12. The system of claim 11, further comprising a second connection between a remote telephone and the conference telephone.

13. The system of claim 11, further comprising computer readable storage medium containing executable instructions, which, when executed by a processor, cause the processor to: transfer the audio record to a database; contemporaneously associate a voice tag with each response recorded in response to a prompt; parse the audio record into a plurality of audio files, wherein each audio file corresponds to a respective voice tag; provide access to the plurality of audio files; enter text associated with a selected audio file; correlate each audio file with text of the audio record when the audio record has been transcribed; and play back a selected audio file.

14. The system of claim 13, further comprising a graphical user interface (“GUI”) to search the plurality of audio records in accordance with user selected search criteria.

15. The system of claim 14, wherein the GUI controls displaying and reviewing user selected portions of the audio record.

16. The system of claim 15, wherein the GUI further comprising at least one drop down menu to select the search criteria.

17. The system of claim 16, further comprising a note function to separate the audio record into a plurality of segments.

18. The system of claim 17, further comprising means to convert the audio record to a transcript comprised of text.

19. The system of claim 18, wherein the GUI is in communication with an Internet.

20. The system of claim 19, further comprising a digital certification number assigned to the audio record.

Description:

I. CROSS REFERENCE TO RELATED APPLICATIONS

This application claims the benefit of U.S. Provisional Application No. 61/124,778 filed Apr. 21, 2008. The disclosure of the provisional application is incorporated herein by reference.

II. FIELD

The present invention relates in general to the field of audio and video playback systems, and in particular to a method and system for automated telephonic deposition recording and transcription.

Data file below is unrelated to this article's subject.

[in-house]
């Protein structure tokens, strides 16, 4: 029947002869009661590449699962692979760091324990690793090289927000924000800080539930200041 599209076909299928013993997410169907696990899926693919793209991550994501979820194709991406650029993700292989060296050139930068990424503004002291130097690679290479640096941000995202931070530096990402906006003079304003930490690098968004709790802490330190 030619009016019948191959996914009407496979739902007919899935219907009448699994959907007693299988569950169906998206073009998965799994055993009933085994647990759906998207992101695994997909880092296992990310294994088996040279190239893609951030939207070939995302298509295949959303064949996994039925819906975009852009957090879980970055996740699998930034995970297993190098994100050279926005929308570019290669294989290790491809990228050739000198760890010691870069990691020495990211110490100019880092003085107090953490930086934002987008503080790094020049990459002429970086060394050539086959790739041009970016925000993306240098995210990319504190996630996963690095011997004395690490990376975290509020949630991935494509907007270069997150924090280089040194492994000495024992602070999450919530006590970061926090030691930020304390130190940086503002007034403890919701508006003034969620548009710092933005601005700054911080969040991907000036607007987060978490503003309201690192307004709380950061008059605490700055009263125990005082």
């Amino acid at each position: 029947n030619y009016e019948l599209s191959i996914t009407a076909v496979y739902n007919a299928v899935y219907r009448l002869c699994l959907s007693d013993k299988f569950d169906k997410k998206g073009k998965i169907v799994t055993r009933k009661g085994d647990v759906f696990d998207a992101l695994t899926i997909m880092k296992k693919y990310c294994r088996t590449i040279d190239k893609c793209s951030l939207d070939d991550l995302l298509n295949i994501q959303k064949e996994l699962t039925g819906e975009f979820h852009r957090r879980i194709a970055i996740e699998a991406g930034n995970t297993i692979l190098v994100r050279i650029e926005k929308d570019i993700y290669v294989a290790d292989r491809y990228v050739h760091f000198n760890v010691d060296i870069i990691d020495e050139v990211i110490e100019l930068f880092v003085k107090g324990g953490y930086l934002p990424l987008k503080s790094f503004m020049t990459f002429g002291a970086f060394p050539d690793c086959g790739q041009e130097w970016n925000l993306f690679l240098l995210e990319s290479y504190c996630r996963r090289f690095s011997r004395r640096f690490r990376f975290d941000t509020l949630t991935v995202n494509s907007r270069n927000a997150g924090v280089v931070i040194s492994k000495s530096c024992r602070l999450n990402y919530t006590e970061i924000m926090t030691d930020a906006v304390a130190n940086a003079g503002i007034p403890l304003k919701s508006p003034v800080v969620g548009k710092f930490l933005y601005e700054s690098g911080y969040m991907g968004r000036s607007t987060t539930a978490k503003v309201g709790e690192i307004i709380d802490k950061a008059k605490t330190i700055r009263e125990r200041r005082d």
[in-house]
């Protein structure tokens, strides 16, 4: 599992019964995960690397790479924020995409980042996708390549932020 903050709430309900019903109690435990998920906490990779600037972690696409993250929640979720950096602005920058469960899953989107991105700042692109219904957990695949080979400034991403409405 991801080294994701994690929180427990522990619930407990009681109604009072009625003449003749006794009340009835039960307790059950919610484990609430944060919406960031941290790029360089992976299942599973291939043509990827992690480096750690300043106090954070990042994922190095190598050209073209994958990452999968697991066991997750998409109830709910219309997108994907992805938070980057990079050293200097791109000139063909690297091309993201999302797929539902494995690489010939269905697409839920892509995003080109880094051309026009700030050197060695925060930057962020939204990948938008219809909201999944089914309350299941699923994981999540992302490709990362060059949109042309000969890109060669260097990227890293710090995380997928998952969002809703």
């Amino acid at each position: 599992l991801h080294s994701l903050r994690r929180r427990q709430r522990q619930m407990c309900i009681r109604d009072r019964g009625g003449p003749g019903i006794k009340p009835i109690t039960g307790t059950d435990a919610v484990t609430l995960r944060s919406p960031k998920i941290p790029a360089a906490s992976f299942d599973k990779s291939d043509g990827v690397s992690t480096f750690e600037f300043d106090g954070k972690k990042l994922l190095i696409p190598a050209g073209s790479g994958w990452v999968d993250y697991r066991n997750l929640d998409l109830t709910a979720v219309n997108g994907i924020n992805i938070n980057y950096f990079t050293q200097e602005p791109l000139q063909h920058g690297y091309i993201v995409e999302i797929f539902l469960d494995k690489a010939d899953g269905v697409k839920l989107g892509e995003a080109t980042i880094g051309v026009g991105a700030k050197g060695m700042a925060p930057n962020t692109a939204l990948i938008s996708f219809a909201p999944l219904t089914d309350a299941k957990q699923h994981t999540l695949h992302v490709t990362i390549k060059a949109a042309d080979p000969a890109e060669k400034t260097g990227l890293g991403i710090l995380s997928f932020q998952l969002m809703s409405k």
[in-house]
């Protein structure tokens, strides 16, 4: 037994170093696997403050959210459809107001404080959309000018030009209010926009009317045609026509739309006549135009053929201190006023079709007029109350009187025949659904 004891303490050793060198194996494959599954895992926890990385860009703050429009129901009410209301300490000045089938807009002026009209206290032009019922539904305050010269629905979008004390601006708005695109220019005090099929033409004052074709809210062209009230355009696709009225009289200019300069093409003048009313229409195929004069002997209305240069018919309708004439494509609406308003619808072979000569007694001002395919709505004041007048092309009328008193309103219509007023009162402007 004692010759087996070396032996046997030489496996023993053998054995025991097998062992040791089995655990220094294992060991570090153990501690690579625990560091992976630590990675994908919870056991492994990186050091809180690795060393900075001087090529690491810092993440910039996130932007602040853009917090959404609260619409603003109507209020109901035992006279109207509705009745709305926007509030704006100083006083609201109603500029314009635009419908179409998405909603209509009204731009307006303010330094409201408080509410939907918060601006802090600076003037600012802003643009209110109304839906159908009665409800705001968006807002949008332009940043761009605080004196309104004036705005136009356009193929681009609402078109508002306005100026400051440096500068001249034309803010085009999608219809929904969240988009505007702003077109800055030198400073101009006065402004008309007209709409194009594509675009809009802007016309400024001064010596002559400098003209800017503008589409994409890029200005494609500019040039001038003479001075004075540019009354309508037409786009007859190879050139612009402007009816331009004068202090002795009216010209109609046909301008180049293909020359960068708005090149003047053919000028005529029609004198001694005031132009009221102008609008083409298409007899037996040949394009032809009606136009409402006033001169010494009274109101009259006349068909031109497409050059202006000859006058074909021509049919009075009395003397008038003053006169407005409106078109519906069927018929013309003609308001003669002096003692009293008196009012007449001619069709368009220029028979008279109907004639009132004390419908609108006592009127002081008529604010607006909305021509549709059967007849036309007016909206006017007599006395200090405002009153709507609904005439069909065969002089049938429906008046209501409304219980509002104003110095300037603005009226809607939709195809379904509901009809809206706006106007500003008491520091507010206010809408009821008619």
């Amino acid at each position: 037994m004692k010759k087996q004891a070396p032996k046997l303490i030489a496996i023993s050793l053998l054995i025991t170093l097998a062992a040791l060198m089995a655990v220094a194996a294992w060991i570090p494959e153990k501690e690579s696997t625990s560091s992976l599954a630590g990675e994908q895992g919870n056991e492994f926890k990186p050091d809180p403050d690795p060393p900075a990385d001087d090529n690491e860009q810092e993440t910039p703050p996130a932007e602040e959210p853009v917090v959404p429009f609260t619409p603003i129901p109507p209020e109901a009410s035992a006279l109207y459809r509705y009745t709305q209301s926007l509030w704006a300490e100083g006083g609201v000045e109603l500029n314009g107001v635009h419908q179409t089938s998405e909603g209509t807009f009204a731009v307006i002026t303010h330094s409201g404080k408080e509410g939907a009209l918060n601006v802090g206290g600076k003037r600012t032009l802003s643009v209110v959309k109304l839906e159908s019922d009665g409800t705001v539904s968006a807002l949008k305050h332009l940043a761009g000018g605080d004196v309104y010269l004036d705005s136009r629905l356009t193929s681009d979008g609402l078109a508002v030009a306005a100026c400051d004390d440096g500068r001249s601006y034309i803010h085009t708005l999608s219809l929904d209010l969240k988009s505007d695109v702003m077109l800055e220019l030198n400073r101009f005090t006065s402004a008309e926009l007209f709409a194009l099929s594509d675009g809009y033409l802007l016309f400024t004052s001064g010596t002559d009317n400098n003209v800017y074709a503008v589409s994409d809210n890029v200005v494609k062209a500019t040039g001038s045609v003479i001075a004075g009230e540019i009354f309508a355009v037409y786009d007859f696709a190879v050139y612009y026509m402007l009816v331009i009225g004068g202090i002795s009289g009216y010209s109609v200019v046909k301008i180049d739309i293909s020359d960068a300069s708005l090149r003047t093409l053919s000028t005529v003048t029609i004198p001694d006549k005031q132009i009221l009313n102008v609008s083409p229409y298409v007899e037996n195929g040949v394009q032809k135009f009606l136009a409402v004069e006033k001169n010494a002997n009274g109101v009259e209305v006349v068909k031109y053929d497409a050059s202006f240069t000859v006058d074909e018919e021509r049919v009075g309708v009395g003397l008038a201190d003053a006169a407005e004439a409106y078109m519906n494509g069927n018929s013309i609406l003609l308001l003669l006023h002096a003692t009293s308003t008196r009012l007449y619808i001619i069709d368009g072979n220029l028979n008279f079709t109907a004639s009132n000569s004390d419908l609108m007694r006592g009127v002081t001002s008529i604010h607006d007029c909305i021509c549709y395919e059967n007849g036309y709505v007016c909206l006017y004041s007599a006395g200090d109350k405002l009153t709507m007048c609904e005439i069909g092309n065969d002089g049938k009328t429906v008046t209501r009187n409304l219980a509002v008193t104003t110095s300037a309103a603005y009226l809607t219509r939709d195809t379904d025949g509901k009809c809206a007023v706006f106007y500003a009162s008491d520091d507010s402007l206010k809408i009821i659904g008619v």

III. DESCRIPTION OF RELATED ART

Depositions, interviews, hearings and conferences are typically conducted by gathering all parties in a room around a table so that each person can see and hear the proceedings and potentially participate in them. In a deposition, the deponent is asked questions orally and the deponent provides oral answers to the questions while a court reporter, or official reporter, takes a shorthand recording of the questions and answers using a shorthand machine. The machine shorthand recording is translated to a transcript text that may be provided to the parties several days following the deposition.

In the past, the court reporter has recorded the depositions in shorthand on a paper tape using the stenograph machine. The court reporter then converts the shorthand from the paper tape of the stenograph machine to the desired language in text form. The transcription process is expensive and time-consuming. Accordingly, there is a need in the relevant art for a system and method that is automated to expeditiously transcribe deposition testimony at a reduced cost.

There is also a need in the art for a system and method that has the ability to record deposition testimony when deponents and attorneys may contemporaneously be at both remote and local locations.

However, in view of the prior art at the time the present invention was made, it was not obvious to those of ordinary skill in the pertinent art how the identified needs could be fulfilled.

IV. SUMMARY

One particular advantage provided by the embodiments of the system and method for automated telephonic deposition recording and transcription is that attorneys may perform and record a deposition from any phone to a voice center system, anywhere and at anytime, 24 hours a day, 365 days a week, (even from a cell phone). Thus, the need to have computers or access to the Internet during the recording process is eliminated. Consequently, attorneys may be required to travel less, which saves costs and the need to have a court reporter present during a deposition is eliminated. The entire recording process is completed by the voice center system using standard telephones so that no special software or equipment is required